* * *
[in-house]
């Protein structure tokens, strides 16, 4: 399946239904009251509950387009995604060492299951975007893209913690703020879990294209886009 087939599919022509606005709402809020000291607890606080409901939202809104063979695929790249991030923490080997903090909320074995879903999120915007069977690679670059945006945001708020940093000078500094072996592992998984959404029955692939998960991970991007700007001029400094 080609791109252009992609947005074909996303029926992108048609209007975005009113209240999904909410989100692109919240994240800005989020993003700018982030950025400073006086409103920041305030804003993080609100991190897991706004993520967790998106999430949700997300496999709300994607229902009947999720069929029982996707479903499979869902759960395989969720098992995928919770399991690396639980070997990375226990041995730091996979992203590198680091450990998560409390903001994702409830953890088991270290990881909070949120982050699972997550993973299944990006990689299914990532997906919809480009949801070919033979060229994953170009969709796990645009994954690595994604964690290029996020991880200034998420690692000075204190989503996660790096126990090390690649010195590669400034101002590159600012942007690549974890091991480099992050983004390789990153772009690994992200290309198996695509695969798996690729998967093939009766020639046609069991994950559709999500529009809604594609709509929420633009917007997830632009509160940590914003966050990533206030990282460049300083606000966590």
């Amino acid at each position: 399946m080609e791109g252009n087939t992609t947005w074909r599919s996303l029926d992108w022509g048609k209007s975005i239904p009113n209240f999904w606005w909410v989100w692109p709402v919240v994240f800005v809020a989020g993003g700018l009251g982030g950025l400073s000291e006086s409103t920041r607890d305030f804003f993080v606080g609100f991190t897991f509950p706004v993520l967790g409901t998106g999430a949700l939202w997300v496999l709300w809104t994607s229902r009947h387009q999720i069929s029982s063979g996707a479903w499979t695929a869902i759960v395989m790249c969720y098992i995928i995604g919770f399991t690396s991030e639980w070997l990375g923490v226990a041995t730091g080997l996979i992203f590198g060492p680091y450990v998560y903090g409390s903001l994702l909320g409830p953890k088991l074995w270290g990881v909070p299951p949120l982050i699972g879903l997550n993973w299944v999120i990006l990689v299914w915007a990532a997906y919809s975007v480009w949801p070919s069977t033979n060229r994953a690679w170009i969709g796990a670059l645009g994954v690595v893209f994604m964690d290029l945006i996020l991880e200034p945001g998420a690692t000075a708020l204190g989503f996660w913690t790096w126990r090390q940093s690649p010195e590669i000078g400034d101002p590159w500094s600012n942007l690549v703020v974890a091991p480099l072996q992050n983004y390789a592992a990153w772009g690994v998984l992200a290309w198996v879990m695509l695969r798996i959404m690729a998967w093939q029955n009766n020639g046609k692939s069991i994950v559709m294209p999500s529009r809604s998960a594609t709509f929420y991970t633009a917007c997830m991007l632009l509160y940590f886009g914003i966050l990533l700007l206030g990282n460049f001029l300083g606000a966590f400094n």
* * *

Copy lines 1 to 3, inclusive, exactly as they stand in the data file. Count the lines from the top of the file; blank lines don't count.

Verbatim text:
[in-house]
């Protein structure tokens, strides 16, 4: 399946239904009251509950387009995604060492299951975007893209913690703020879990294209886009 087939599919022509606005709402809020000291607890606080409901939202809104063979695929790249991030923490080997903090909320074995879903999120915007069977690679670059945006945001708020940093000078500094072996592992998984959404029955692939998960991970991007700007001029400094 080609791109252009992609947005074909996303029926992108048609209007975005009113209240999904909410989100692109919240994240800005989020993003700018982030950025400073006086409103920041305030804003993080609100991190897991706004993520967790998106999430949700997300496999709300994607229902009947999720069929029982996707479903499979869902759960395989969720098992995928919770399991690396639980070997990375226990041995730091996979992203590198680091450990998560409390903001994702409830953890088991270290990881909070949120982050699972997550993973299944990006990689299914990532997906919809480009949801070919033979060229994953170009969709796990645009994954690595994604964690290029996020991880200034998420690692000075204190989503996660790096126990090390690649010195590669400034101002590159600012942007690549974890091991480099992050983004390789990153772009690994992200290309198996695509695969798996690729998967093939009766020639046609069991994950559709999500529009809604594609709509929420633009917007997830632009509160940590914003966050990533206030990282460049300083606000966590």
């Amino acid at each position: 399946m080609e791109g252009n087939t992609t947005w074909r599919s996303l029926d992108w022509g048609k209007s975005i239904p009113n209240f999904w606005w909410v989100w692109p709402v919240v994240f800005v809020a989020g993003g700018l009251g982030g950025l400073s000291e006086s409103t920041r607890d305030f804003f993080v606080g609100f991190t897991f509950p706004v993520l967790g409901t998106g999430a949700l939202w997300v496999l709300w809104t994607s229902r009947h387009q999720i069929s029982s063979g996707a479903w499979t695929a869902i759960v395989m790249c969720y098992i995928i995604g919770f399991t690396s991030e639980w070997l990375g923490v226990a041995t730091g080997l996979i992203f590198g060492p680091y450990v998560y903090g409390s903001l994702l909320g409830p953890k088991l074995w270290g990881v909070p299951p949120l982050i699972g879903l997550n993973w299944v999120i990006l990689v299914w915007a990532a997906y919809s975007v480009w949801p070919s069977t033979n060229r994953a690679w170009i969709g796990a670059l645009g994954v690595v893209f994604m964690d290029l945006i996020l991880e200034p945001g998420a690692t000075a708020l204190g989503f996660w913690t790096w126990r090390q940093s690649p010195e590669i000078g400034d101002p590159w500094s600012n942007l690549v703020v974890a091991p480099l072996q992050n983004y390789a592992a990153w772009g690994v998984l992200a290309w198996v879990m695509l695969r798996i959404m690729a998967w093939q029955n009766n020639g046609k692939s069991i994950v559709m294209p999500s529009r809604s998960a594609t709509f929420y991970t633009a917007c997830m991007l632009l509160y940590f886009g914003i966050l990533l700007l206030g990282n460049f001029l300083g606000a966590f400094n």